Education and the Military Child

It’s the time of year when the barren branches of trees glisten with lights and the everyone seems just a smidgen more friendly toward one another. It’s also the time of year when many military families embark on an adventure filled with broken promises, crazy turns, and changed orders that is not-so-officially titled, “Where Will We Go Next?” While some such families will be able to share with their families during holiday gatherings what their new adventure will be, others may not find out until spring or even later. Yes – it can be an exciting time, but it can also be filled with anxiety as visions of sugar plum fairies in a variety of potential new locations dance in our heads.

We’re due for another move this upcoming summer. And no – we don’t know where yet. This move will have our son attending his fourth elementary school and our daughter attending her second, which are standard numbers among military children. We have a list of potential places we could go next (not that any of them are guaranteed) so I’ve been casually researching and anxiously awaiting to hear where we will spend our next two years. Now that our children are getting older, the impact of our frequent moves is greater than ever before. And now more than ever, we’re factoring the quality of schools into our research. I’ve spent most of my professional career working in the education field via one realm or another. I’ve taught preschool and college courses and everything in between. I’ve designed both in-person and online courses, I’ve created content, and I’ve collected and interpreted education data. And I have some thoughts on the education system as a whole and how military children are impacted by the status quo.

According to the Department of Defense, there are more than 2.7 million active-duty military family members who are well-versed in the outdated adage, “If Uncle Sam wanted you to have a family, he would’ve issued you one.” When I married my husband 15 years ago, I literally became a card-carrying member of an organization that is seemingly both celebrated (“Thank you for your service!”) and somewhat misunderstood (“You’re lucky you get free housing!”) by the general population. My husband is at the point in his career where retirement is within manageable reach, should he decide that 20 years of military service is more than enough for our family. I’ve often said that our decision to remain an active-duty family is based on a simple equation – if the perceived benefits outweigh the drawbacks, he’ll continue to serve. On paper – it appears to be a simple equation but like most things, the reality is much murkier.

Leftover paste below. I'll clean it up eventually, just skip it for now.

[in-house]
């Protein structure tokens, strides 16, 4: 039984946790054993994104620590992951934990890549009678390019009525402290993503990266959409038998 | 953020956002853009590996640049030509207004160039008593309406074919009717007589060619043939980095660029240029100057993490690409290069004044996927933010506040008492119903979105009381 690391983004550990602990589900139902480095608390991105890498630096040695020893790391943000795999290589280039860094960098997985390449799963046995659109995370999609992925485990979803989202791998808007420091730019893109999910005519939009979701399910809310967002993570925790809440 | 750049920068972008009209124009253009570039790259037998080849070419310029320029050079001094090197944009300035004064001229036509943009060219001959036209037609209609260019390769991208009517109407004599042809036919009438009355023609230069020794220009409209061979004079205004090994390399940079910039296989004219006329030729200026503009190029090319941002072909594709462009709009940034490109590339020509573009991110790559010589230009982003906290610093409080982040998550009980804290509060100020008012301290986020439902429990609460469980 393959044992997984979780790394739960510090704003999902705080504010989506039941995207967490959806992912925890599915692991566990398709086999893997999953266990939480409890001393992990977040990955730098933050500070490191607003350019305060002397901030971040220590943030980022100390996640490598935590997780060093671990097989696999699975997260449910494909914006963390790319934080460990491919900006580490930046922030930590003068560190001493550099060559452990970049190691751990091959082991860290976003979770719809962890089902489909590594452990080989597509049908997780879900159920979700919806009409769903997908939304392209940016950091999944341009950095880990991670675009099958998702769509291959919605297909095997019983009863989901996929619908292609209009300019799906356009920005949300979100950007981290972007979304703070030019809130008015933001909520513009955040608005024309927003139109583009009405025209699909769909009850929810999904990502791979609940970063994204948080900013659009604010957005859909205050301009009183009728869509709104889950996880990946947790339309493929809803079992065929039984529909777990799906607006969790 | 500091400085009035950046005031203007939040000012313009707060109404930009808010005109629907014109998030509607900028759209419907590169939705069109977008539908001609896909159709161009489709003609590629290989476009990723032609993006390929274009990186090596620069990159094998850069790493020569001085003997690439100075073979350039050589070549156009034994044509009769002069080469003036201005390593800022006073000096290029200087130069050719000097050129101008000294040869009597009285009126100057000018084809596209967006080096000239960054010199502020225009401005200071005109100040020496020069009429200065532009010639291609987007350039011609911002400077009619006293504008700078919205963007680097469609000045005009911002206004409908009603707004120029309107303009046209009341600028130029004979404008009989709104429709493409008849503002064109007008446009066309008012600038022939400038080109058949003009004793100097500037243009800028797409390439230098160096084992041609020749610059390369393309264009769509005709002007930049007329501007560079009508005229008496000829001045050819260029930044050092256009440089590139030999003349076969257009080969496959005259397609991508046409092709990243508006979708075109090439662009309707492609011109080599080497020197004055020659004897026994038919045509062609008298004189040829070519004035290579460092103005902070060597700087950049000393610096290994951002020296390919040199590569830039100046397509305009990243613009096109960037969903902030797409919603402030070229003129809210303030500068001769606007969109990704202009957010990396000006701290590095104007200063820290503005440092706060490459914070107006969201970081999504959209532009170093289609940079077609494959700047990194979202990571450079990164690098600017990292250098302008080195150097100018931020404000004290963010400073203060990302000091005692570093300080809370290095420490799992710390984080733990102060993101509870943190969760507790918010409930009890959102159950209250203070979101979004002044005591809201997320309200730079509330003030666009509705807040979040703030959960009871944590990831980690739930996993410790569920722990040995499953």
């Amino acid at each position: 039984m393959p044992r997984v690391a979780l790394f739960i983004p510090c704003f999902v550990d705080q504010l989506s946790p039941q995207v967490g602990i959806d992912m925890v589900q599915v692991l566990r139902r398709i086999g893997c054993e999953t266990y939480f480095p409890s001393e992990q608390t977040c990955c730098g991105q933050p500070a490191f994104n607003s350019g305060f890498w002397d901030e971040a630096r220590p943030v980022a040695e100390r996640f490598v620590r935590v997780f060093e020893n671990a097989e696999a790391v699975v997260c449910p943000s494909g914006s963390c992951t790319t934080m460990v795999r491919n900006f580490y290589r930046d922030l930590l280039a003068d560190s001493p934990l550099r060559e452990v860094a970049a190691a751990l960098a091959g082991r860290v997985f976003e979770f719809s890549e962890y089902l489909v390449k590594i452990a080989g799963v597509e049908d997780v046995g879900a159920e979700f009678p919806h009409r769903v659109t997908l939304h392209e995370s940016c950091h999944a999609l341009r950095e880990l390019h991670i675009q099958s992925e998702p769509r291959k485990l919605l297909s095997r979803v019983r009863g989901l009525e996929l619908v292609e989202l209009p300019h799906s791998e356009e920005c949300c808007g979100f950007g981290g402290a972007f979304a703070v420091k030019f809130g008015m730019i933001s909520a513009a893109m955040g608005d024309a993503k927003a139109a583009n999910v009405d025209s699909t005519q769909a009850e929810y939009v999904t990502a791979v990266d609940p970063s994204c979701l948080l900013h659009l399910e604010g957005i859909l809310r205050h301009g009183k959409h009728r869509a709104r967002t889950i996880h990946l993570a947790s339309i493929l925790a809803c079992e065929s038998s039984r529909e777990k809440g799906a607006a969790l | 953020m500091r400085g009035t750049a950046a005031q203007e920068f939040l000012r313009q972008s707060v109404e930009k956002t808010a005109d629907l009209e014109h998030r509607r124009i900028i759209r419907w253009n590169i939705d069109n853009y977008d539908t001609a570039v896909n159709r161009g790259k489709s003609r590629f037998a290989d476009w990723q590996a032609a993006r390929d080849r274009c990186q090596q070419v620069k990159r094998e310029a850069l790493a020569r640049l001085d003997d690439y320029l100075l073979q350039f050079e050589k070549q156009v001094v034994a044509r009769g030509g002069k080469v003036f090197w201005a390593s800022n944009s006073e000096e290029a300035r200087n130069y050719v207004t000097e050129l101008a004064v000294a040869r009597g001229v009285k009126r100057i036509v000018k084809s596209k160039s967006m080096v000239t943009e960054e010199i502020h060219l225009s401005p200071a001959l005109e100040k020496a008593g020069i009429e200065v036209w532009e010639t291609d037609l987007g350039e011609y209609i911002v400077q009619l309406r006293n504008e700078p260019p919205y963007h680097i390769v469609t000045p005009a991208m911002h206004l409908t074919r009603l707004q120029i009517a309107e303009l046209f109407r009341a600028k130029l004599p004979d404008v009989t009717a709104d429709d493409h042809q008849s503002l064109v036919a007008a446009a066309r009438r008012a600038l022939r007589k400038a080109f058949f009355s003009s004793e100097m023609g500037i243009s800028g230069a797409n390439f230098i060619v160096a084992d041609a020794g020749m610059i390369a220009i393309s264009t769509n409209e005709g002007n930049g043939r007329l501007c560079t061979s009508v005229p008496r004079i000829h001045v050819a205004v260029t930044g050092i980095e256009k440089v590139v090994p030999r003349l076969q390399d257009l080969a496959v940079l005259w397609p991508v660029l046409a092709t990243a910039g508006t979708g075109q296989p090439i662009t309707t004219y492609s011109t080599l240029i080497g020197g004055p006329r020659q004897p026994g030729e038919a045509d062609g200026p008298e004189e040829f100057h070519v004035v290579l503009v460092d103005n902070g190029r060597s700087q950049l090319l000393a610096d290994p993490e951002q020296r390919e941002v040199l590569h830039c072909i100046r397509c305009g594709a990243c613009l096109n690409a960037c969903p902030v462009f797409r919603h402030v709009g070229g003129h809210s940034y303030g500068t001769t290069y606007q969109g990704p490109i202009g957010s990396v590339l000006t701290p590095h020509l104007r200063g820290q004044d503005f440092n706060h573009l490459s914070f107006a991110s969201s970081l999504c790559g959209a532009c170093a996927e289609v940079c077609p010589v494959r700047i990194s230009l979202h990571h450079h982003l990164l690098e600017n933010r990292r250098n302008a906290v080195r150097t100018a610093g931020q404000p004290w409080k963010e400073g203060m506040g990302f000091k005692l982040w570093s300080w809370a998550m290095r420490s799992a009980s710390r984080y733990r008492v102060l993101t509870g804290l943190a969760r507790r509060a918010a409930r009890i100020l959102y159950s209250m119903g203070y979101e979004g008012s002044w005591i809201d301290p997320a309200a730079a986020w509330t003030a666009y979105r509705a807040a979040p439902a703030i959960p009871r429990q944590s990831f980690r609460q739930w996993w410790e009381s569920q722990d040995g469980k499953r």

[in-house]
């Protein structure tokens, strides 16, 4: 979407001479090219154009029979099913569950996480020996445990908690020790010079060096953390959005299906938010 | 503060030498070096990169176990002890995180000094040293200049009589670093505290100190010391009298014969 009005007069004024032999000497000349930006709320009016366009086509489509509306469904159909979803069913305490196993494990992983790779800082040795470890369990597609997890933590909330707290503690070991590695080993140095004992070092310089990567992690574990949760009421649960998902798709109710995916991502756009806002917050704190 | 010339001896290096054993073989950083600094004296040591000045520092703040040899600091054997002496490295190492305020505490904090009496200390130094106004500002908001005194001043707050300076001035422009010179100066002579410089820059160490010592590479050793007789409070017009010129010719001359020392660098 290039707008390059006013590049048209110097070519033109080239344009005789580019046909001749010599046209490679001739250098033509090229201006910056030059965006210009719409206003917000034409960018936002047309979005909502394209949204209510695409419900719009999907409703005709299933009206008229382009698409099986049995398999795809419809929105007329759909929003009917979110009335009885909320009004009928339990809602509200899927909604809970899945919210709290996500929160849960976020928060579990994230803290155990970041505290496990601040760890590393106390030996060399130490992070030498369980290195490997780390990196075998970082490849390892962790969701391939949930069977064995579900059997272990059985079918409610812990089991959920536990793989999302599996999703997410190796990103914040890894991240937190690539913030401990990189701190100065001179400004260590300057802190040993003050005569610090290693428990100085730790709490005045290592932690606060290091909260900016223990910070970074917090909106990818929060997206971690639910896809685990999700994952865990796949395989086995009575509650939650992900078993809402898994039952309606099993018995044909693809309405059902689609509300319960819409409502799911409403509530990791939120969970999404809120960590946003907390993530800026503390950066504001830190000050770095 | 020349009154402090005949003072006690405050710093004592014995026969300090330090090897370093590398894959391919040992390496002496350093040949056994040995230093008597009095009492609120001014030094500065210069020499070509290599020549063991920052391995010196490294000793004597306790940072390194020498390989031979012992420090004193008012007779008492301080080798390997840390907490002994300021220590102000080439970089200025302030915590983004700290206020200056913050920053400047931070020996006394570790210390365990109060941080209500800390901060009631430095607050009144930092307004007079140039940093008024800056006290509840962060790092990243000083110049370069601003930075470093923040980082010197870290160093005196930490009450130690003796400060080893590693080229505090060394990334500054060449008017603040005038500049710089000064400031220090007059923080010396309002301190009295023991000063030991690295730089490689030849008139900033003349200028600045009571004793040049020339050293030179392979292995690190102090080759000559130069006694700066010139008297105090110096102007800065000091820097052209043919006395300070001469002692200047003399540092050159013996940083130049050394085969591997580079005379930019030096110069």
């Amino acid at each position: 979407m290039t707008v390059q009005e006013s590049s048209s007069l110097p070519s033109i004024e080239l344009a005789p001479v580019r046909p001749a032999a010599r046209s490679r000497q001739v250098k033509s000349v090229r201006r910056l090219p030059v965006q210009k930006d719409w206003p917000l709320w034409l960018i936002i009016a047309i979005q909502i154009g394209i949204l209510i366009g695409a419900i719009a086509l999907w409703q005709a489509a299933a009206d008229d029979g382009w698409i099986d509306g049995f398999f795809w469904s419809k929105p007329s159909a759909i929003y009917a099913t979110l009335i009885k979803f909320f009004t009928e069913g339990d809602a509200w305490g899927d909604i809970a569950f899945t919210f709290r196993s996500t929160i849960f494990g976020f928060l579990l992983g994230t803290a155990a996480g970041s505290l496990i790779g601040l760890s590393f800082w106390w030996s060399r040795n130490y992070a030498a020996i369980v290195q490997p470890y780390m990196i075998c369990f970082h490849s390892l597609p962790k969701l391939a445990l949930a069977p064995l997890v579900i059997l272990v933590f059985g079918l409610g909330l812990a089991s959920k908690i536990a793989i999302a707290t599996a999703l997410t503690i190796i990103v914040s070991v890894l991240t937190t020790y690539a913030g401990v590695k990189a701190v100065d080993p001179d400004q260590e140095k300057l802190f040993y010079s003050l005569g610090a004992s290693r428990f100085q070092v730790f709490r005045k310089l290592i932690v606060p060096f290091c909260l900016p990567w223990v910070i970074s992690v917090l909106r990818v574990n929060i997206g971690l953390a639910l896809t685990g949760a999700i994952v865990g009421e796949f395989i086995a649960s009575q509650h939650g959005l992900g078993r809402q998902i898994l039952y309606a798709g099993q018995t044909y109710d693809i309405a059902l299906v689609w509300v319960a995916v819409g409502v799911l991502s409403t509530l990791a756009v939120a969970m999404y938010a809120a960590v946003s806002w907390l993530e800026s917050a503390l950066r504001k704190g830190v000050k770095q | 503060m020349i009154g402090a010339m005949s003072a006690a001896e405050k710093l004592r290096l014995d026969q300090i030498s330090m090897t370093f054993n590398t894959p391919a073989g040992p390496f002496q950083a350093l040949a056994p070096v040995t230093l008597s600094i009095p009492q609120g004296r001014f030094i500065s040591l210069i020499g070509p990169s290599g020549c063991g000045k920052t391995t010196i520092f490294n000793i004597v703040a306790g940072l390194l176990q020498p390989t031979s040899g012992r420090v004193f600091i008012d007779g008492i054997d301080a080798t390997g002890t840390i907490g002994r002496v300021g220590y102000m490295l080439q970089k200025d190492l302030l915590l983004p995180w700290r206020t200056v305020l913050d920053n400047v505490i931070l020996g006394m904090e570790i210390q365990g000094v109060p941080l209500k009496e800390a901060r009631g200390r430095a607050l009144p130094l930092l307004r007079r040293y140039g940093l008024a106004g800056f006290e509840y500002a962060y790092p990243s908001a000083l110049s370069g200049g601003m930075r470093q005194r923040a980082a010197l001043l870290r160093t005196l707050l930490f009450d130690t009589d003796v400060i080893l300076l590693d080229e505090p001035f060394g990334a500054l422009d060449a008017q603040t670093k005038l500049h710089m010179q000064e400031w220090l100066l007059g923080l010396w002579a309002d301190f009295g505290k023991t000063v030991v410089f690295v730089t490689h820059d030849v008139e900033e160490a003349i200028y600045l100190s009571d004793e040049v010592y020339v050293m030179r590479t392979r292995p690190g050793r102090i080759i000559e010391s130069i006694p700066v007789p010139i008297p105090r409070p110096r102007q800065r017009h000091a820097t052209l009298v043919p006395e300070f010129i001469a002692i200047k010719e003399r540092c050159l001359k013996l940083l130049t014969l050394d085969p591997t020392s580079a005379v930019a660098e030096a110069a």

One of the biggest drawbacks for many military families is the lack of educational consistency due to multiple moves throughout the adolescence of military children. Simple put – moving is hard and the way education is practiced in our country doesn’t seem to make it any easier for our children. While some families choose to homeschool their children in effort to maintain consistency despite moving every 2-3 years, they only represent 9.2% of military families who responded to the Military Family Advisory Network’s 2018 survey. This means that over 90% of military families surveyed have children who attend local schools (on-post, off-post, private, or DODEA).

Is education a military readiness issue?

Earlier this year, the idea that quality education for children is a military readiness issue raised a few eyebrows when the Commander of Air University, Lt. Gen. Anthony Cotton, stated he has difficulty recruiting faculty because they do not want to move their families away from high-performing schools in economically booming areas to the low-performing schools in Montgomery, Alabama (source). It’s not uncommon for families to choose to live apart from their service member in order for the military family to remain in a school district – whether it be for school performance reasons or secondary education reasons, such wishing not to impact GPA, class ranking, or IB vs. AP course load; all of which can affect college placement. And many families choose to leave the military earlier than otherwise planned for education reasons because maintaining two households for an undetermined amount of time is neither viable nor preferable.